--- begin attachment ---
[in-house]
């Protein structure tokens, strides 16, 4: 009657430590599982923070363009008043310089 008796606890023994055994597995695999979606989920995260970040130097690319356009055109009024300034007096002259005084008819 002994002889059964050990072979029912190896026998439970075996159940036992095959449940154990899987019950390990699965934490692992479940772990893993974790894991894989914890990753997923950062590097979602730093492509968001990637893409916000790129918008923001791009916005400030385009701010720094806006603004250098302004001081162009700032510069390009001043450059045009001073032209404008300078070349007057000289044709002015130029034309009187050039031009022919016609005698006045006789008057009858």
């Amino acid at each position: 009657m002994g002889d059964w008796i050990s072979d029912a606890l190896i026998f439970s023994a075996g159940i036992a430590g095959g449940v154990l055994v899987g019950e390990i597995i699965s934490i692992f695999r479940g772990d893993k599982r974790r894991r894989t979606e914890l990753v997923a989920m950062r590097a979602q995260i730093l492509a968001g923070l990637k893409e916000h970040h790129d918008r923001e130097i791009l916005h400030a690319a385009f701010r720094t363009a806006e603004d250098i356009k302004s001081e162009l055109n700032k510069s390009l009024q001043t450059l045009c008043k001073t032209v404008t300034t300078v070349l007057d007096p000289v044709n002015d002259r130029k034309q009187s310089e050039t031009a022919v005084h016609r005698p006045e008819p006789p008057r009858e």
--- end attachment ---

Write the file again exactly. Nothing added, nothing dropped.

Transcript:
[in-house]
């Protein structure tokens, strides 16, 4: 009657430590599982923070363009008043310089 008796606890023994055994597995695999979606989920995260970040130097690319356009055109009024300034007096002259005084008819 002994002889059964050990072979029912190896026998439970075996159940036992095959449940154990899987019950390990699965934490692992479940772990893993974790894991894989914890990753997923950062590097979602730093492509968001990637893409916000790129918008923001791009916005400030385009701010720094806006603004250098302004001081162009700032510069390009001043450059045009001073032209404008300078070349007057000289044709002015130029034309009187050039031009022919016609005698006045006789008057009858």
């Amino acid at each position: 009657m002994g002889d059964w008796i050990s072979d029912a606890l190896i026998f439970s023994a075996g159940i036992a430590g095959g449940v154990l055994v899987g019950e390990i597995i699965s934490i692992f695999r479940g772990d893993k599982r974790r894991r894989t979606e914890l990753v997923a989920m950062r590097a979602q995260i730093l492509a968001g923070l990637k893409e916000h970040h790129d918008r923001e130097i791009l916005h400030a690319a385009f701010r720094t363009a806006e603004d250098i356009k302004s001081e162009l055109n700032k510069s390009l009024q001043t450059l045009c008043k001073t032209v404008t300034t300078v070349l007057d007096p000289v044709n002015d002259r130029k034309q009187s310089e050039t031009a022919v005084h016609r005698p006045e008819p006789p008057r009858e």